As powerful as modern infrastructure technology has become, there's no denying it's grown more complex and interdependent. As much as these new technologies have made life in IT easier and more efficient, they also have created a new class of difficult-to-sort-out failures -- some that can sit dormant for months or years before they're detected.
In the past, a typical enterprise data center might have consisted of many servers, some top-of-rack and end-of-rack network switching gear, and a few large storage arrays. Dependencies in that sort of environment are clear. The servers rely on the availability of the network and the storage they're addressing. The network and storage (and its associated network) don't depend on much beyond themselves.
Today, the picture is quite different. There are still servers, of course, but they might be blades in a blade chassis that includes a built-in converged network fabric enabling connectivity both to the LAN and to storage. The storage then attaches directly to that fabric. Beyond that, some critical functionality of the converged network might be implemented in software running on the server blades. More complex still, if IP-based storage is used, simple access to that storage might depend on everything else working.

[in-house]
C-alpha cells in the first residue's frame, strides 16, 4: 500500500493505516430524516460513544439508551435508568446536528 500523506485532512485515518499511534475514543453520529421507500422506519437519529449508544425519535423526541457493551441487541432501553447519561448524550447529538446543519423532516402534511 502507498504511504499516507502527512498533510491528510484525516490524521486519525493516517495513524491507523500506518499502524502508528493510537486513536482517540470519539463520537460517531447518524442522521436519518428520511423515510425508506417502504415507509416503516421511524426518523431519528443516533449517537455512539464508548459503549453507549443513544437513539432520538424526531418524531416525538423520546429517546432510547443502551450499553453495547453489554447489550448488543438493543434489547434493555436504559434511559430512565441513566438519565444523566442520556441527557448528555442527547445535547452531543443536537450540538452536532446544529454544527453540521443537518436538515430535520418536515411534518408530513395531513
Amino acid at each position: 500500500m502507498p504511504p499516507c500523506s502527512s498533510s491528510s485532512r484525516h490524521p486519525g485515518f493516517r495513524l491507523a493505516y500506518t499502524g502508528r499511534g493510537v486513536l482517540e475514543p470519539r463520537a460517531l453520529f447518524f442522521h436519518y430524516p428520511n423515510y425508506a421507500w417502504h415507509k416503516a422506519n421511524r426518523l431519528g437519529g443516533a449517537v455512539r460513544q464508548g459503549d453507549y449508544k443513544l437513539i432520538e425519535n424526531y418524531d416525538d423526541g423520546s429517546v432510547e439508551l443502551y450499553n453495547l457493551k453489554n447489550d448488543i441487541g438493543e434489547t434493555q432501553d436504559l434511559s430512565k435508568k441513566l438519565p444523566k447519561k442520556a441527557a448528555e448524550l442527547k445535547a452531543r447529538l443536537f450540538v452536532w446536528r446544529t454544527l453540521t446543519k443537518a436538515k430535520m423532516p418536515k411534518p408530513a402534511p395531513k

It's all too easy to allow a circular dependency to be built into such a system without realizing it. If you're particularly unlucky, you'll find out that you have that flaw only after a lot of other things have gone wrong. The only way to truly avoid such circular dependencies is to spend a lot of time reading documentation, charting interdependencies, and -- above all else -- testing.
A real-world example